Mindblown: a blog about philosophy.

e – True Hollywood Story
Today’s talk at NCTM San Diego… enliven the introduction to e by telling its true story. It’s one more enteresting than compound interest. We’ll examine average rates of change, series, Pascal’s triangle, limits, probability, and even euler’s method, with multiple representations in Precalculus. I will be adding more of what I said out loud in the workshop to this post in…

Calculus, Illustrated?
Below is a page I wrote 15 years ago for the Exploring Calculus with the Geometer Sketchpad Summer Institute. Was thinking about it before going to Exeter in June. In thinking about starting calculus again next year, I am reflecting on the many tools available for illustrating calculus (and math) today; the question remains, I…

Choose Your Own Adventure
Attached are slides from my featured talk at the Anja S. Greer Conference on Mathematics and Technology at the Exeter School. My goal is to create pages that will let readers choose their own adventure through the talk. For now, check out the models of CYOA stories in the attached pdf, or at Patterns in…

Take A Walk on the Random Side
My session with Cheryl Kaplun at NCTM San Francisco. 32, Pantozzi:Kaplun, Take a Walk on the Random Side Lesson Plan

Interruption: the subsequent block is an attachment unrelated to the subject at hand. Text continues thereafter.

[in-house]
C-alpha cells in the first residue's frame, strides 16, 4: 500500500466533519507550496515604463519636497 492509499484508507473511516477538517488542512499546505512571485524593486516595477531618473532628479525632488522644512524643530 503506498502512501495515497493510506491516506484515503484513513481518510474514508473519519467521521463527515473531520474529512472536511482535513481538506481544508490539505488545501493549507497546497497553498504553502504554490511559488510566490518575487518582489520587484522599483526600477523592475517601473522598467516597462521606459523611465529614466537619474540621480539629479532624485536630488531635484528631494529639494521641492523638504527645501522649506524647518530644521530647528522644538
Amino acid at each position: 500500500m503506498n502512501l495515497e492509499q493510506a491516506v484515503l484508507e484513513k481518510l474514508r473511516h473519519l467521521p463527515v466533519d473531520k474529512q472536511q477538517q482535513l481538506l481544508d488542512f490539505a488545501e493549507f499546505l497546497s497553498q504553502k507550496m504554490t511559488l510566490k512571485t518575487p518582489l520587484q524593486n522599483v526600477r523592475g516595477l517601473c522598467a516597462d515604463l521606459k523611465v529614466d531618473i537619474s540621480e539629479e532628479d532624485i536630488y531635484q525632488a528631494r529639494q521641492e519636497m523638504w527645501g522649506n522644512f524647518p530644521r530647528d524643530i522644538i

Take a walk with me…
Some years ago, in 1996 to be precise, I read this article: Davis, G. E. (1996) What is the difference between remembering someone post a letter and remembering the square root of 2? It was in the Proceedings of the 20th Conference for the International Group for the Psychology of Math Education. I’ve been thinking…

A Random Walk, Part 2
Here’s a short summary of the Random Walk activity: A student takes a random walk on a number line determined by flips of a fair coin: one step forward with a flip of a heads, and one step back with a flip of tails. After students propose questions about an individual’s random walk, the whole class,…

A Random Walk
Eight years ago my colleagues and I were looking to create a series of lessons about probability that would build upon each other across middle and high school. We wanted to create an engaging activity that would inspire students to ask lots of questions about probability, and be one that students would remember years later. Being…

Images of Math, and Mathematical Images
“Do you see what I mean?” When we talk about understanding, we often use words associated with vision and sight. Yet there is so much to the concept of “understanding” that does not fit the conventional definition of something that is literally “visible.” In my first year of teaching, 23 years ago, I asked my students to make…
Got any book recommendations?